This recipe creates an awesome rustic soup!

Vegan Nachos

So, this is one of my favorite meals. It really couldn’t be more easy. You dump a bunch of tortilla chips onto a baking pan. Then top with black beans, onions, peppers, tomatoes, taco seasoning, and your fave vegan cheese (I used Vegan Gourmet cheddar, which is my fave so far!).

Then stick the pan in an oven preheated to 350, and cook for 10-15 minutes, or until the cheese is melted and it looks sufficiently nacho-like. Then, voila! Vegan nachos — very filling, awesome comfort food, and still really good for you!!

Sometimes I chop up bits of tofu or “chicken” cutlets and toss those on for some extra protein.

Vegan zucchini bread muffins and fresh raw applesauce

Okay, so I’m one of those people who loves cupcakes. And cupcake shaped things. Also known as muffins. You might have noticed (ahem, pineapple upside down cake), if it can be done in a muffin/cupcake, I want to do it! This also applies to savory things – I make excellent loaf muffins…

My brother and sister-in-law are in town from St. Louis this week, so we decided at the last minute (of course) to have a brunch for them on Sunday morning. Among other things, I found this zucchini bread recipe here and adapted it for muffins and to my taste.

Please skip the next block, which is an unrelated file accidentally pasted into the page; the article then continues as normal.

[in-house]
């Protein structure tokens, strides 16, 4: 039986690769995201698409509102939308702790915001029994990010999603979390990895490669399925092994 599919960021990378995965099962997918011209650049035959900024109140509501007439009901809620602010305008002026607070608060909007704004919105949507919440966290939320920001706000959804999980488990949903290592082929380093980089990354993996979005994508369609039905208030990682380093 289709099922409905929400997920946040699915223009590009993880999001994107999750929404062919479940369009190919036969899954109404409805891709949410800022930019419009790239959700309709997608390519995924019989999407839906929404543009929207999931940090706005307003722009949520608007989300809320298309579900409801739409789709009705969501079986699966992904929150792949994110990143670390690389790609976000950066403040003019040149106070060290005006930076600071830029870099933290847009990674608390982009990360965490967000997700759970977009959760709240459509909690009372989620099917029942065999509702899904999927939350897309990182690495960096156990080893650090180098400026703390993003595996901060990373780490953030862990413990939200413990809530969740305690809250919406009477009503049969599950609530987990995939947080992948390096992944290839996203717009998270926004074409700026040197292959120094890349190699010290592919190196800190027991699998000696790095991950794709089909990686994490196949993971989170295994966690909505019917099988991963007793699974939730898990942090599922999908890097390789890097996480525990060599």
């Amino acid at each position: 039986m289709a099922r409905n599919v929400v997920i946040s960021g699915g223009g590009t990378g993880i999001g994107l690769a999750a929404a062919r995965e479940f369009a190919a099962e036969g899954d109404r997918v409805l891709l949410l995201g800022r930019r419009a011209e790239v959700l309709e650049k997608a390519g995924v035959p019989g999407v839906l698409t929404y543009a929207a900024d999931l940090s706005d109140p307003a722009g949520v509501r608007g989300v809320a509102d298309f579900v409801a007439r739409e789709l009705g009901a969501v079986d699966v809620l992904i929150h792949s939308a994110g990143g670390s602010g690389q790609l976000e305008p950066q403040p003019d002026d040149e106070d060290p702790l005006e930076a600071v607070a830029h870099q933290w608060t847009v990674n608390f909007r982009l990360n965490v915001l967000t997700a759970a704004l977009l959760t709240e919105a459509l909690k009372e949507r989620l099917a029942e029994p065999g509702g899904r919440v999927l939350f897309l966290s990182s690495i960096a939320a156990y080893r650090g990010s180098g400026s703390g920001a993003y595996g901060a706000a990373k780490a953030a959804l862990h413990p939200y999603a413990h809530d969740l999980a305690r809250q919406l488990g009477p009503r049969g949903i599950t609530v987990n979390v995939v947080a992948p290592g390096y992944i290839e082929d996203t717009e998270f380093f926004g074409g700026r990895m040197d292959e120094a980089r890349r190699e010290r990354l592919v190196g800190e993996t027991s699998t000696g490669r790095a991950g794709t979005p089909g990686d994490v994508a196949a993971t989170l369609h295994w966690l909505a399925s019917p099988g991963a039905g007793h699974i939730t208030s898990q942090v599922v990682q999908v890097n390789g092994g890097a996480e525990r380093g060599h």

Zucchini Bread Muffins

6 tbsp ground flax seeds whisked into ½ cup + 1 tbsp warm water
½ cup oil
½ cup applesauce
2 cups brown sugar
2 tsp. vanilla
2½ cups grated zucchini, packed (approximately 3 medium)
3 cups flour
1 tsp. salt
1 tbsp. baking soda
1 tsp. baking powder
1 tbsp. cinnamon
2 tsp. nutmeg

Mix together flax seed mixture, oil, applesauce, sugar, and vanilla. Grate your zucchini and drain (I smush it in a small strainer – it’s amazing how much water is in a zucchini!!) and pack it before measuring. Add the zucchini to the wet mixture and stir until combined.